court erred in discharging a juror; (5) prosecutorial misuse of peremptory challenges. That motion was denied.
On April 16, 1990, the petitioner moved the Supreme Court of Wyoming County for a writ of habeas corpus claiming prosecutorial misconduct in knowingly introducing perjured testimony and in suppressing Rosario and Brady material. The motion was denied.
On July 23, 1990, he moved for the eighth time to vacate his conviction again alleging that: (1) a juror was improperly discharged; (2) an erroneous jury charge, and (3) erroneous evidentiary rulings. This motion was denied.
On February 18, 1991 he moved the Supreme Court, Kings County for a writ of habeas corpus claiming (1) wrongful bolstering of identification testimony; (2) withheld Rosario and Brady material; (3) erroneous jury charge; (4) defective indictment and other frivolous assertions. That application was denied.
The mere recital of the litigation spawned by this criminal bespeaks, I respectfully suggest, an egregious abuse of our judicial system. How many times must a convicted defendant be permitted to relitigate the same issues? At what point, if ever, is finality of litigation reached? And the incredible tolerance of this person's litigious propensities has only just begun to be tested. Now comes his assault upon the federal judiciary.
On November 22, 1982 a petition was filed pursuant to 28 U.S.C. § 2254 in the Southern District in which the petitioner alleged ineffective assistance of trial and appellate counsel and insufficiency of evidence to prove his guilt. In an opinion and order dated February 21, 1985, Judge Haight rejected each of his claims on the merits and denied his petition.
On March 10, 1986, he again moved for relief pursuant to 28 U.S.C. § 2254, raising the following claims: (1) The failure of the prosecution to instruct the grand jury on affirmative defenses; (2) insufficiency of the indictment; (3) speedy trial violation; (4) failure to suppress his post-arrest statement; (5) prior criminal record wrongfully admitted to impeach; (6) excessiveness of sentence. In a memorandum and order dated February 24, 1988, this court dismissed his application on the ground that he failed to exhaust his state remedies.
In 1989 he moved again for the same relief and by order dated May 31, 1989 this court returned his petition because it was incomprehensible and instructed him to clarify it. He refiled his application and by order dated June 29, 1989 this court dismissed his application as an abuse of the writ.
In 1990, he moved for the fourth time for the same relief. On June 15, 1990 this court once again dismissed the petition as an abuse of the writ.
On March 2, 1993, Moates applied for the fifth time for the same relief, claiming, for the first time, that he was acquitted by the jury of the murder counts at his first trial and therefore, his second trial on those counts impermissibly put him in jeopardy twice for the same offenses. In a memorandum and order dated September 22, 1992, this court once again dismissed his petition as an abuse of the writ.
As was indicated at the outset, this petition is before the court again because it was remanded here by the Court of Appeals to "allow the government to respond" for the sixteenth time to his post-conviction claims for relief, many of which were repetitive.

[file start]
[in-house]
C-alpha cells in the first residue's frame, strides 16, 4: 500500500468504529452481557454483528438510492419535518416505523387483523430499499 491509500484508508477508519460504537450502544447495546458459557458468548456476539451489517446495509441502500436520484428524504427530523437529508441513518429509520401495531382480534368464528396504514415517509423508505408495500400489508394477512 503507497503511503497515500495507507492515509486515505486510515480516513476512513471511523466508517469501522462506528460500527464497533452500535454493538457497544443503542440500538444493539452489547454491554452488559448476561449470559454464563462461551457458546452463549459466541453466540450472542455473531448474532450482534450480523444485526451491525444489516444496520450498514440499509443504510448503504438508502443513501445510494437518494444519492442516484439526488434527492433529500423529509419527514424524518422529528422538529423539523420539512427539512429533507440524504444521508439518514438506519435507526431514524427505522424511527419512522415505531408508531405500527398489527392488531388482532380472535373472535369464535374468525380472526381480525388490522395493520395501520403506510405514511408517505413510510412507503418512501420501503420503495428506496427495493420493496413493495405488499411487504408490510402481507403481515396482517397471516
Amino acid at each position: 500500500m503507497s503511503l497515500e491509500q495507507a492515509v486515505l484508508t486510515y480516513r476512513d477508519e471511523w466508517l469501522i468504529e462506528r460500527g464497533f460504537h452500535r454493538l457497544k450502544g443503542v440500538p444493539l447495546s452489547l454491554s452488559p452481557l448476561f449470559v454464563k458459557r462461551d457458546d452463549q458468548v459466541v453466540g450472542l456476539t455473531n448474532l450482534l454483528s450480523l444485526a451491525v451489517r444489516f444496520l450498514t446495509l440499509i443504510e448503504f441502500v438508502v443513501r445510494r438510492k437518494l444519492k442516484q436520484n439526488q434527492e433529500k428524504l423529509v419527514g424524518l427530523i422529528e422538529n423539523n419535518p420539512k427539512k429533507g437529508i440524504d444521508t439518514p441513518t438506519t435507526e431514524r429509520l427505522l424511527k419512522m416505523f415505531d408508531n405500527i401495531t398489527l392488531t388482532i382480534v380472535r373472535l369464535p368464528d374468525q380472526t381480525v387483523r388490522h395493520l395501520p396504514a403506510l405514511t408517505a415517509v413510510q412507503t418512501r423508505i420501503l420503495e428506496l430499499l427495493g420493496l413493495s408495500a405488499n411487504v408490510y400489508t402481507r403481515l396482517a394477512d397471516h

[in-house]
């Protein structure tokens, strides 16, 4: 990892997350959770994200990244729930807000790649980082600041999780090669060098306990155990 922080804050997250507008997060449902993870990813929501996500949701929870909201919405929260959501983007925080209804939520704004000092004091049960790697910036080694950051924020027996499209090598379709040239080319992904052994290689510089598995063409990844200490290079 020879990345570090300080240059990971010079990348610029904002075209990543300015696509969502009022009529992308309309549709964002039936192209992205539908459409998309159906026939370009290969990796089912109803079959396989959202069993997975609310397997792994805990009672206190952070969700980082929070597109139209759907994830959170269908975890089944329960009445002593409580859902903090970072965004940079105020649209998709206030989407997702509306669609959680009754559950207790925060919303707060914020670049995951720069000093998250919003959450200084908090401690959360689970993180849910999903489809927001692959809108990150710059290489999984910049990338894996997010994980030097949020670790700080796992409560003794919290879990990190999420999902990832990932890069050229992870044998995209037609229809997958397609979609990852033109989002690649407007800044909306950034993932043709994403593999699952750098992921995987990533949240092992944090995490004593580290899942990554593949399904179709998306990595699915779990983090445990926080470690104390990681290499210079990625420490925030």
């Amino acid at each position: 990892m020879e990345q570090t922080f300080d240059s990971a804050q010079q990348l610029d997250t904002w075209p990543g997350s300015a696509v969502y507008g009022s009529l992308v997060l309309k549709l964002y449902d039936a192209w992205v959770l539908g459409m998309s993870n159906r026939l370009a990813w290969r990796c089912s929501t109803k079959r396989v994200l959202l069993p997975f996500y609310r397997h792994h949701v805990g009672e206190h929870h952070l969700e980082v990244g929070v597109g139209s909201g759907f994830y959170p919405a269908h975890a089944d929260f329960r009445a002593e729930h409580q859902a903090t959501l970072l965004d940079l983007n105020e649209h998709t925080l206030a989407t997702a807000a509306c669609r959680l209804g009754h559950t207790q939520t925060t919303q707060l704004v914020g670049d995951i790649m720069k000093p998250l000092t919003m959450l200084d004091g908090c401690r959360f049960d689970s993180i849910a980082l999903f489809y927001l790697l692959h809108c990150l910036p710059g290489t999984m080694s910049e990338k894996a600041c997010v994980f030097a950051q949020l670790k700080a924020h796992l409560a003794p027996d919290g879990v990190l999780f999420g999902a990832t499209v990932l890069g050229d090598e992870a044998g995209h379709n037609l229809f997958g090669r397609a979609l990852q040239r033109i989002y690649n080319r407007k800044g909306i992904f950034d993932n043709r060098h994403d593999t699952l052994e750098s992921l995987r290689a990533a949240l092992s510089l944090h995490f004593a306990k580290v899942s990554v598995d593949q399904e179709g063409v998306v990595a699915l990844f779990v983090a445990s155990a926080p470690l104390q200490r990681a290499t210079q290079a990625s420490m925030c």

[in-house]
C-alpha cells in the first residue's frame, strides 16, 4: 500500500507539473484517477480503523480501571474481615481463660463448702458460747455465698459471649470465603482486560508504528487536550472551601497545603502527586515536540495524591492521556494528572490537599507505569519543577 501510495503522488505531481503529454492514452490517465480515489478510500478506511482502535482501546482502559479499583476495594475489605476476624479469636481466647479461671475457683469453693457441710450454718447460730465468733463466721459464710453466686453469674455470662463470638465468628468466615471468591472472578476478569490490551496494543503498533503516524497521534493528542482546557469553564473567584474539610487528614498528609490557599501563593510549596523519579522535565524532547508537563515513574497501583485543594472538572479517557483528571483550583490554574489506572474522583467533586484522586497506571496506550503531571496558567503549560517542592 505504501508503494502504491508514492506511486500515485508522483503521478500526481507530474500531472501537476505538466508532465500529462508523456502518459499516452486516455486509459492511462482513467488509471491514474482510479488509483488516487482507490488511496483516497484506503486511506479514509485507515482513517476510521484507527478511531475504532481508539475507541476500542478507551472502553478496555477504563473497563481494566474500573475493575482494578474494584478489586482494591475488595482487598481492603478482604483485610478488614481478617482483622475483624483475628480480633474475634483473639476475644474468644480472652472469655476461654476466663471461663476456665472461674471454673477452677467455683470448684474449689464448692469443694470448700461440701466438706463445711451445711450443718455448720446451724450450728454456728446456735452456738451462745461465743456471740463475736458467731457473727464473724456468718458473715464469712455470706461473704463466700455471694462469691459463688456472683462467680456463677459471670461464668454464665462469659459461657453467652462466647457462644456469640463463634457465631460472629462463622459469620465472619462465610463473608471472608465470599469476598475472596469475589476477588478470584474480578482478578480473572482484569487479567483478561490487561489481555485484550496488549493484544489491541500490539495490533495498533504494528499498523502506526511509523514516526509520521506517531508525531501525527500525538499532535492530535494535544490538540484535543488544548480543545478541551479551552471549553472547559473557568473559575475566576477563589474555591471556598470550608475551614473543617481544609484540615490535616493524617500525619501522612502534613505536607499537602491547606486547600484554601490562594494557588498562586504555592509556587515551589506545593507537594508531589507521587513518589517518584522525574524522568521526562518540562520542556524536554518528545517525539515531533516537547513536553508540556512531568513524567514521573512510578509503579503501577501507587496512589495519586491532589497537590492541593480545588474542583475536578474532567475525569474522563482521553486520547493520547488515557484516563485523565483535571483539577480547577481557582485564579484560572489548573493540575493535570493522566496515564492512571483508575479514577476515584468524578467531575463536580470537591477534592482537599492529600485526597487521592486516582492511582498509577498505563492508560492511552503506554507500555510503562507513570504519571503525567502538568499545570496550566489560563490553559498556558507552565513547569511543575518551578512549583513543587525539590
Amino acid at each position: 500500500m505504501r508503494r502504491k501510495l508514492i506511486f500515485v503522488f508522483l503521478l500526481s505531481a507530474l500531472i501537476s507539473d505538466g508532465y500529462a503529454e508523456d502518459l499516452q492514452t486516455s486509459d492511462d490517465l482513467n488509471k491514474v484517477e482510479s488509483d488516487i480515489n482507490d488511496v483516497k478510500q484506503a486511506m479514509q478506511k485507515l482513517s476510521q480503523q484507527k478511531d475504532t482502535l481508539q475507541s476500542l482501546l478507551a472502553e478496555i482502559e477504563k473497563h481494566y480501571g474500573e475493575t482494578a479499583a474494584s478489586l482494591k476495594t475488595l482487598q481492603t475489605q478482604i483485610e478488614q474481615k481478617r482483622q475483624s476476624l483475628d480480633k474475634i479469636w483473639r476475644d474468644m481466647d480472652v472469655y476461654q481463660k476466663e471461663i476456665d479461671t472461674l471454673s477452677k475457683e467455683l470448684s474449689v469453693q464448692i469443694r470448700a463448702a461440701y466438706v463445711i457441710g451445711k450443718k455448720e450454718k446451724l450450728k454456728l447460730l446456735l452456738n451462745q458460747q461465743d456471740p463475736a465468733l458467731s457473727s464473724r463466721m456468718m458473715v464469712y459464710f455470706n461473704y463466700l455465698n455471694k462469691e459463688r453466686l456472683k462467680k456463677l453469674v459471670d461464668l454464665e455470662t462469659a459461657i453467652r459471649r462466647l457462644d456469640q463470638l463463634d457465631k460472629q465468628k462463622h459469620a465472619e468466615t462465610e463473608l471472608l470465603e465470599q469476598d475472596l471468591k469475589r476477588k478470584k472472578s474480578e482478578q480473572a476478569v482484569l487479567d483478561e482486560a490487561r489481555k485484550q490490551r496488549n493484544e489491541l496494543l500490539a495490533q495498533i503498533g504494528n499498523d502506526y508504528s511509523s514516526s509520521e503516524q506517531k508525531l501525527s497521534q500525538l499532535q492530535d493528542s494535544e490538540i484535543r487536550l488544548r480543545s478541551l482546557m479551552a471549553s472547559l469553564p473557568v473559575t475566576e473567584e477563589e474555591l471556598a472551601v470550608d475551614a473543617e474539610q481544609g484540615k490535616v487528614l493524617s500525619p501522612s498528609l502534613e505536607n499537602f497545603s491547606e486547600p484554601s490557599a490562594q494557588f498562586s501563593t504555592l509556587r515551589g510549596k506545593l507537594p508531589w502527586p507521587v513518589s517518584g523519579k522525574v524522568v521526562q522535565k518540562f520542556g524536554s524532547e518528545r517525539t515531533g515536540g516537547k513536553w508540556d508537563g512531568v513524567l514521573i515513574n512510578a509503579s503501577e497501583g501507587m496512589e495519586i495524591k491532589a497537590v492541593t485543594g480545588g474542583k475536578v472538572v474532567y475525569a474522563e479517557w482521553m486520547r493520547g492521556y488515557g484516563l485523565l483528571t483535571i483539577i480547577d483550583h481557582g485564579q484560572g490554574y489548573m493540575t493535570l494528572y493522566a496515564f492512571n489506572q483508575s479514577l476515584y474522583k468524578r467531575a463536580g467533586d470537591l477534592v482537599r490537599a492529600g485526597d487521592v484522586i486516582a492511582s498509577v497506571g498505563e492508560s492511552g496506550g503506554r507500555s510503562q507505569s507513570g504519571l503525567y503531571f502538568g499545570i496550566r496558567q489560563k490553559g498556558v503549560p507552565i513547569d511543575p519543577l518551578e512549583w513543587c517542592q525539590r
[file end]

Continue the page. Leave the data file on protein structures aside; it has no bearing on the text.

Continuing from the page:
This petition is, once again, dismissed as an abuse of the writ. He has raised the double jeopardy issue at least twice in the state courts reflecting his awareness of it and could have raised that issue in any or all of his four earlier petitions here. That he has abused the writ and the processes of this and the state courts should be convincingly established by the mere recitation of the litigation he has brought following his conviction. The citation of McCleskey v. Zant, 499 U.S. 467, 493-94, 111 S. Ct. 1454, 1470, 113 L. Ed. 2d 517 (1991) to support that conclusion is surely superfluous.
In addition to being an abuse of the writ, the petition must be denied because his double jeopardy claim is procedurally barred; is without merit; and advanced upon petitioner's assertions which are flagrantly false and known by him to be false.
The double jeopardy claim was not raised by him in his direct appeal from his conviction. See Respondent's Exhibit M. The petitioner claimed he was twice put in jeopardy in his first three motions brought pursuant to § 440.10, N.Y. Cr. Pr. L. See Respondent's Exhibits D, E and F. The highest court of the state was thus not afforded the opportunity to pass on that claim. Were he to attempt to litigate that claim again pursuant to § 440.10, N.Y. Cr. Pr. L., state law would mandate its dismissal for the reason that it could have been raised on direct appeal but was not. N.Y. Cr. Pr. L., § 440.10(2)(c). See Respondent's Exhibits G, H, I (the Supreme Court, Kings County explicitly rejected those claims in his first three motions on the ground that they should have been raised on direct appeal); see also Arce v. Smith, 889 F.2d 1271, 1273 (2d Cir. 1989), cert. denied, 495 U.S. 937, 110 S. Ct. 2185, 109 L. Ed. 2d 513 (1990); Grey v. Hoke, 933 F.2d 117, 119-21 (2d Cir. 1991).
Particularly egregious, however, is his blatantly false assertion that he was acquitted of the murder charges at his first trial. The official records of the state courts, in addition to the petitioner's own understanding of the declaration of a mistrial at the end of his first trial as reflected in his prior motions in the state courts, establish beyond a doubt that the jury in the first trial was unable to reach a verdict on the murder counts. Respondent's Exhibits D, E, J, K, L, M.
The court reaffirms its decision of September 22, 1992 that the petitioner has abused the writ and its decision of October 10, 1992 denying his request for a certificate of probable cause.
I. Leo Glasser
United States District Judge
Dated: Brooklyn, New York
May 21st, 1996
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